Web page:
Dress Your Family in Corduroy and Cycling Caps

chicago capI don’t know if cycling caps are currently cool or not (all I know is that hot pink is apparently the new black), but with my particularly ambivalent brand of “whatever works” style and a few dollars burning a hole in my pocket, I’ve decided it’s time to add a few pieces to the wardrobe.

But general fashion concerns aside, there’s the question of what to get in the first place. I feel like I should say something here like, “picking the right cap says a lot about a person,” but that would insinuate that I actually know. Personally, I’ve always loved the racing style of pro team caps, but would feel like a poseur pulling up at the local club ride and pretending that my fat ass just got back from Milram training camp.

[Note: looking cool and being a poseur are two related but theoretically distinct concerns in the fashion world.]

That said, my sources do tell me that retro/vintage team caps are now acceptable, thanks to the latest innovations in ironic fashion. I’m leaning towards a classic Team BiC cap to pay tribute to Luis Ocaña, or the retro Reynolds model to channel Big Mig, but there are a wide variety of classic, extinct team caps to choose from that should keep you out of the poseur police’s crosshairs.

If you’d prefer to sidestep the delicate business of declaring your loyalties with your head, Cognition Caps out of Madison, Wisconsin is producing a solid line of handmade cycling caps, including the smooth Chitown tribute shown above; coming in at $24, they won’t break the bank either.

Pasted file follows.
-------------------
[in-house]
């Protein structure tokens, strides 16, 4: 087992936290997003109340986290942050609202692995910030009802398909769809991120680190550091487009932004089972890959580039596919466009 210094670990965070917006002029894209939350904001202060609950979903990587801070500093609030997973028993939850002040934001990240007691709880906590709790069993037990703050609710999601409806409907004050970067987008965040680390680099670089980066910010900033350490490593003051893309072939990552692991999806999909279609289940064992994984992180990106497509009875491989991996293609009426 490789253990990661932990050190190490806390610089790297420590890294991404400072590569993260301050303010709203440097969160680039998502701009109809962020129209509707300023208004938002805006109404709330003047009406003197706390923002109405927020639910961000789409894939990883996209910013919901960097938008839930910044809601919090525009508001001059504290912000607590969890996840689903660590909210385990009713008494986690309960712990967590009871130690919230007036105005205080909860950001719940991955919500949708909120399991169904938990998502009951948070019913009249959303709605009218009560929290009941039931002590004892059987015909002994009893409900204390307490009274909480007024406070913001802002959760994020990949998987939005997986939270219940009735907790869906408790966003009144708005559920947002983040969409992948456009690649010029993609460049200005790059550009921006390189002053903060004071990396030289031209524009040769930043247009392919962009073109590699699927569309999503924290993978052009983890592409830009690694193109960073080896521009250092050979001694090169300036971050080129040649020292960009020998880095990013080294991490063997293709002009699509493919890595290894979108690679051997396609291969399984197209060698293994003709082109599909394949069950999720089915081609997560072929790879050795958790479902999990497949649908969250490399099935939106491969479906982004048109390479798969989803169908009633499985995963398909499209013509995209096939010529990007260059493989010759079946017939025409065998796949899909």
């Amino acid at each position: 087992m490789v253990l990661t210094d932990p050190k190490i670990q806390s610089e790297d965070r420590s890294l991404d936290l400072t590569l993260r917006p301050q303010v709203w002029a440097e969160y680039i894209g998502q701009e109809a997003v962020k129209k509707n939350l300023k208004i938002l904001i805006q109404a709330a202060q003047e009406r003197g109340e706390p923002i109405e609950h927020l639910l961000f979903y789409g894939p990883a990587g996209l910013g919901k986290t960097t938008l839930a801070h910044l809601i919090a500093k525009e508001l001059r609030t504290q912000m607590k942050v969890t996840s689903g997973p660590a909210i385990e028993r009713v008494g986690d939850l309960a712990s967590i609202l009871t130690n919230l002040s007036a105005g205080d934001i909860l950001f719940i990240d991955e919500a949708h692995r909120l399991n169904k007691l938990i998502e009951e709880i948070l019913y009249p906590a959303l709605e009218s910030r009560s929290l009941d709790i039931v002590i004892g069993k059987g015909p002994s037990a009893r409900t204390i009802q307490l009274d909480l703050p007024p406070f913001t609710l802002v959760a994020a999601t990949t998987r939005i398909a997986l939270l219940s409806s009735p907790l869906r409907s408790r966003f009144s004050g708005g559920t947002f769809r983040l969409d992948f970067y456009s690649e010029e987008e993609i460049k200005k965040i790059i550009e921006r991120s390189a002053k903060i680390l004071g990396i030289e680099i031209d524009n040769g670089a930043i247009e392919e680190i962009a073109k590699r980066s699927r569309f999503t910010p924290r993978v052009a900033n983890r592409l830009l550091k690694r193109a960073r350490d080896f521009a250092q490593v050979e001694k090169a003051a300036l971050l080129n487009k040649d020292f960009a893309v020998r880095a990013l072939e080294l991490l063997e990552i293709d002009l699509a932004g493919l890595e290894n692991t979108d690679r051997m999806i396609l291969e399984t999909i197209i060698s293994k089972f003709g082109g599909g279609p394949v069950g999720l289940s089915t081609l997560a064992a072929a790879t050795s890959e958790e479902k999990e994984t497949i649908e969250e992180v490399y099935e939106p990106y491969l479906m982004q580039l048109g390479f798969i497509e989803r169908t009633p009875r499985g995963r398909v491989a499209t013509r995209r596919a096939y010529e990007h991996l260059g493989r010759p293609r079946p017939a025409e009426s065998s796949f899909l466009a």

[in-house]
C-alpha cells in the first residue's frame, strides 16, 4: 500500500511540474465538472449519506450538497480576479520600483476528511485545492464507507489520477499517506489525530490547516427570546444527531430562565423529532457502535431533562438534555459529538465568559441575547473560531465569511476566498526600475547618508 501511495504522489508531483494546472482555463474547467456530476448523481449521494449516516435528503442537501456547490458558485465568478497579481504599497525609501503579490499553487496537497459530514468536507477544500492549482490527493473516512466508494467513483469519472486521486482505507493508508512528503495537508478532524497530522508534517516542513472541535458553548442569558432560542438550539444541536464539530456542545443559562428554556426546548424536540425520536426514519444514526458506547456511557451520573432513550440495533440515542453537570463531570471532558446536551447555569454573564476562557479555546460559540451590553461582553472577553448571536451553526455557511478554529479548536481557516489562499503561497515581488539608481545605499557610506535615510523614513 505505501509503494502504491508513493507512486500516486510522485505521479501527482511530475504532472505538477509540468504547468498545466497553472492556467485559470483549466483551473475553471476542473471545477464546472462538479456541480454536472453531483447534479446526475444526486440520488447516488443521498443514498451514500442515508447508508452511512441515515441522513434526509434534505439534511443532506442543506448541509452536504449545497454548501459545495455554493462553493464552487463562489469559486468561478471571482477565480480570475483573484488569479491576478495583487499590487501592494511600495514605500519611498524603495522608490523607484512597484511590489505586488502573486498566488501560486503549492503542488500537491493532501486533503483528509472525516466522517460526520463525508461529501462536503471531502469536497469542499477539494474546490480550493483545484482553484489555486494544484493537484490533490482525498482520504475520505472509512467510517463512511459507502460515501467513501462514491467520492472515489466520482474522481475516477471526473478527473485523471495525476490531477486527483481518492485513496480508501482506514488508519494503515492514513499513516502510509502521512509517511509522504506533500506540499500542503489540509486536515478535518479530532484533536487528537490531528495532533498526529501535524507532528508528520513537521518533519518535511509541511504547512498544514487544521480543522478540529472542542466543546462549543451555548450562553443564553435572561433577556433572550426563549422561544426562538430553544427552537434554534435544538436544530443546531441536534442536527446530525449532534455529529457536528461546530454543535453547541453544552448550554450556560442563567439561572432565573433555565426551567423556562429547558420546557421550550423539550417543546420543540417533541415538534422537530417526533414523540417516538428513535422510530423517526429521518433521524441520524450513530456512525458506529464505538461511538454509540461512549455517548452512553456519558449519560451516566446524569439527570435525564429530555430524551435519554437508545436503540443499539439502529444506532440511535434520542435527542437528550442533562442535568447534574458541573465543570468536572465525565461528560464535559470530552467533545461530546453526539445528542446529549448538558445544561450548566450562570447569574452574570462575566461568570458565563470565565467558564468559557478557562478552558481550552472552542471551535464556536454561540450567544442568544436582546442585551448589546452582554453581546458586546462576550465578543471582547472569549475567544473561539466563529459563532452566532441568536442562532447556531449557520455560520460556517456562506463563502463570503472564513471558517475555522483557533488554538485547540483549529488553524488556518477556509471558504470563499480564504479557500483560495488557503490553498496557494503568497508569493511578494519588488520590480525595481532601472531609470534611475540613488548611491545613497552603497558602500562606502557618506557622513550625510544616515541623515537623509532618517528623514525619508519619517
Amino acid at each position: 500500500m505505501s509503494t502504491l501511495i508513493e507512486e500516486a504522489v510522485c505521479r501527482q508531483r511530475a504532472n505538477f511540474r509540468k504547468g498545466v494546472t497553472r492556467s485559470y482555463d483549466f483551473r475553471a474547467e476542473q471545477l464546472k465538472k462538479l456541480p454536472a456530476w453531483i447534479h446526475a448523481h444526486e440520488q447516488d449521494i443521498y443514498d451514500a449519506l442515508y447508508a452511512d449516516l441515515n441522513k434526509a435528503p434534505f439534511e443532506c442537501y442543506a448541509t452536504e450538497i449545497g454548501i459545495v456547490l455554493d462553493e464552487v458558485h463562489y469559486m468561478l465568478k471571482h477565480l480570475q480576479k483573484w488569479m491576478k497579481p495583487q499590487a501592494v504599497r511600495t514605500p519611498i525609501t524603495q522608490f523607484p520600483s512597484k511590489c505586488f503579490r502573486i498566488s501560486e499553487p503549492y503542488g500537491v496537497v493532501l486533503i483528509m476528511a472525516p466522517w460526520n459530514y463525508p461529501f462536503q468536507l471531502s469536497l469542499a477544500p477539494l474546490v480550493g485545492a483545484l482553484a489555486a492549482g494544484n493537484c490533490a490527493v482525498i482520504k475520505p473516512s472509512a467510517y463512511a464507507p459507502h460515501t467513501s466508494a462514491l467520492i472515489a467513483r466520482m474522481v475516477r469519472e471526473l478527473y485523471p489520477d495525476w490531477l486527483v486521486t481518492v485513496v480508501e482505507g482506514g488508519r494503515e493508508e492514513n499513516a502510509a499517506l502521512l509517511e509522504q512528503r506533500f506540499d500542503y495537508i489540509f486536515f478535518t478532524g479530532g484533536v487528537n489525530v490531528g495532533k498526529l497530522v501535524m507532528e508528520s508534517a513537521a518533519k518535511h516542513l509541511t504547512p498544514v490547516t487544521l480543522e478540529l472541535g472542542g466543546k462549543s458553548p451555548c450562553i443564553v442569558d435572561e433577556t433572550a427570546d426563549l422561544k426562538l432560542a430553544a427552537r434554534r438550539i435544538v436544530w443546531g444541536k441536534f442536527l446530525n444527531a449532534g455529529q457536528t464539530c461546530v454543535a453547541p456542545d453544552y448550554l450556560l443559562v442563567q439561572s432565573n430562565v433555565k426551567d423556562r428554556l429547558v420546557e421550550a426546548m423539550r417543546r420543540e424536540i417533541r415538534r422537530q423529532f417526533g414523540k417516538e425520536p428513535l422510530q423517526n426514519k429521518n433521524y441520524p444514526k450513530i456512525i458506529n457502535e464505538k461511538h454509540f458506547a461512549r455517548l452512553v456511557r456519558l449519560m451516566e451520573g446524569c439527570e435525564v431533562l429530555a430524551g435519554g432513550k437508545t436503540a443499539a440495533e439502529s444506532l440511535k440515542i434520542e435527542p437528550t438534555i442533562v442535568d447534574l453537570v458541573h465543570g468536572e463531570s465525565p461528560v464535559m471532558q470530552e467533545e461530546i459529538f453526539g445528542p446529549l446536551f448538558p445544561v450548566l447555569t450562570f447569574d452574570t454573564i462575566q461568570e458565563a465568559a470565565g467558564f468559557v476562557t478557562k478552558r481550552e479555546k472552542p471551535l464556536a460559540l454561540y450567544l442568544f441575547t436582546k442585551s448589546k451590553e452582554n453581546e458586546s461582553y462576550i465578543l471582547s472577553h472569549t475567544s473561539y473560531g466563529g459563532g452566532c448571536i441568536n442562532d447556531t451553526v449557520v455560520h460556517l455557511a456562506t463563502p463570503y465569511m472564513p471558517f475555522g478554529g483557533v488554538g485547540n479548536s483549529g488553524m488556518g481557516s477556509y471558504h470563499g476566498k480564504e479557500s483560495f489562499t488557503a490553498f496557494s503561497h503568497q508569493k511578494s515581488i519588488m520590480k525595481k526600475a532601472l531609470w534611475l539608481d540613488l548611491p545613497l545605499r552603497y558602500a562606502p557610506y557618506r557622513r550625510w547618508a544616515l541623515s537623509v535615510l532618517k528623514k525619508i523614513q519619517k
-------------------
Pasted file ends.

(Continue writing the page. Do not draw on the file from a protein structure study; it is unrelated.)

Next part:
The Tan Hemp Cap from Walz

The Tan Hemp Cap from Walz

Walz Cycling Caps have also been garnering a lot of positive press on the intertubes and in the mainstream mags, and offer a line of “eco-friendly” hemp and organic wool caps that look especially sweet. And just in time for the Tour de France, Australia’s Rocket Fuel has a line of jersey-themed caps made from “a mix of recycled, reused, vintage and new materials,” whatever that happens to mean.

If you’re truly handy with thread and needle, you can even craft your own with help from this pattern from Flickr user Panda Face [via Bike Hacks.com]. If you get really good at it, you might even be able to start your own boutique line; unfortunately for me, I sewed my hands together in Home Economics with a beefy Husqvarna Viking Sapphire 855, and have been a little gunshy ever since.

That should be enough to blow your next paycheck. Got any other hot custom cap companies? Leave them in the comments, so the rest of us can cop your smooth style.


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